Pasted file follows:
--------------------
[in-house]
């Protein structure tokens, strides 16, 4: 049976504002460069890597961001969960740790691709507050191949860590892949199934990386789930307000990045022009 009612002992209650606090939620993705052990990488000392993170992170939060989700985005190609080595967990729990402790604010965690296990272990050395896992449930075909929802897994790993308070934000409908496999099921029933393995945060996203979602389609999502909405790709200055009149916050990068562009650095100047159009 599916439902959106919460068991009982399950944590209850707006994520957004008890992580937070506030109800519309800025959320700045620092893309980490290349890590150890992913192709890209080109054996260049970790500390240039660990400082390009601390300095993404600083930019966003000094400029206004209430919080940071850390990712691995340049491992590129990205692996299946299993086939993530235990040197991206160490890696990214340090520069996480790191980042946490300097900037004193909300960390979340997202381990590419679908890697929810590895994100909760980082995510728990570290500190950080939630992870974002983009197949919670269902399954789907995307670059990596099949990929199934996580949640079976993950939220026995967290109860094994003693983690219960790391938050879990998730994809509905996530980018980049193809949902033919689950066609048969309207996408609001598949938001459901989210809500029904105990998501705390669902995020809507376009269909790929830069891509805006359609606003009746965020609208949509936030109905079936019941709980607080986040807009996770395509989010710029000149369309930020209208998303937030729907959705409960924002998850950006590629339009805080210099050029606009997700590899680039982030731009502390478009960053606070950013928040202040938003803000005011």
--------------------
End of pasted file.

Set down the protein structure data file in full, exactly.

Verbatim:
[in-house]
């Protein structure tokens, strides 16, 4: 049976504002460069890597961001969960740790691709507050191949860590892949199934990386789930307000990045022009 009612002992209650606090939620993705052990990488000392993170992170939060989700985005190609080595967990729990402790604010965690296990272990050395896992449930075909929802897994790993308070934000409908496999099921029933393995945060996203979602389609999502909405790709200055009149916050990068562009650095100047159009 599916439902959106919460068991009982399950944590209850707006994520957004008890992580937070506030109800519309800025959320700045620092893309980490290349890590150890992913192709890209080109054996260049970790500390240039660990400082390009601390300095993404600083930019966003000094400029206004209430919080940071850390990712691995340049491992590129990205692996299946299993086939993530235990040197991206160490890696990214340090520069996480790191980042946490300097900037004193909300960390979340997202381990590419679908890697929810590895994100909760980082995510728990570290500190950080939630992870974002983009197949919670269902399954789907995307670059990596099949990929199934996580949640079976993950939220026995967290109860094994003693983690219960790391938050879990998730994809509905996530980018980049193809949902033919689950066609048969309207996408609001598949938001459901989210809500029904105990998501705390669902995020809507376009269909790929830069891509805006359609606003009746965020609208949509936030109905079936019941709980607080986040807009996770395509989010710029000149369309930020209208998303937030729907959705409960924002998850950006590629339009805080210099050029606009997700590899680039982030731009502390478009960053606070950013928040202040938003803000005011």